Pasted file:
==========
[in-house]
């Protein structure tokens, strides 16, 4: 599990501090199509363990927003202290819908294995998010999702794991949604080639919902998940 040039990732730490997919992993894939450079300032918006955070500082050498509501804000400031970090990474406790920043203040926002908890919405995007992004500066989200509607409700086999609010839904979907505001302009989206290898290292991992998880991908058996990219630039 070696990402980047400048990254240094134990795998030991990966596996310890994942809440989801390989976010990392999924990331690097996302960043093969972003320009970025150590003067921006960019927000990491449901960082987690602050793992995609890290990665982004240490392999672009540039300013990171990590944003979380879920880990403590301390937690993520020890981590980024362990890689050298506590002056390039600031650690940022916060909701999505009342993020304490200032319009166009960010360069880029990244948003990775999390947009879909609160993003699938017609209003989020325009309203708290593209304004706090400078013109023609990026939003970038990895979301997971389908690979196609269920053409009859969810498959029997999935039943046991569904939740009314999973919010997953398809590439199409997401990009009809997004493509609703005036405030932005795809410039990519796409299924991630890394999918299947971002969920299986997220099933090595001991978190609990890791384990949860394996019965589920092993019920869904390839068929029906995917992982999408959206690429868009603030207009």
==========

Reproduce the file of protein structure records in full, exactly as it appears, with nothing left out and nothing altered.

[in-house]
């Protein structure tokens, strides 16, 4: 599990501090199509363990927003202290819908294995998010999702794991949604080639919902998940 040039990732730490997919992993894939450079300032918006955070500082050498509501804000400031970090990474406790920043203040926002908890919405995007992004500066989200509607409700086999609010839904979907505001302009989206290898290292991992998880991908058996990219630039 070696990402980047400048990254240094134990795998030991990966596996310890994942809440989801390989976010990392999924990331690097996302960043093969972003320009970025150590003067921006960019927000990491449901960082987690602050793992995609890290990665982004240490392999672009540039300013990171990590944003979380879920880990403590301390937690993520020890981590980024362990890689050298506590002056390039600031650690940022916060909701999505009342993020304490200032319009166009960010360069880029990244948003990775999390947009879909609160993003699938017609209003989020325009309203708290593209304004706090400078013109023609990026939003970038990895979301997971389908690979196609269920053409009859969810498959029997999935039943046991569904939740009314999973919010997953398809590439199409997401990009009809997004493509609703005036405030932005795809410039990519796409299924991630890394999918299947971002969920299986997220099933090595001991978190609990890791384990949860394996019965589920092993019920869904390839068929029906995917992982999408959206690429868009603030207009």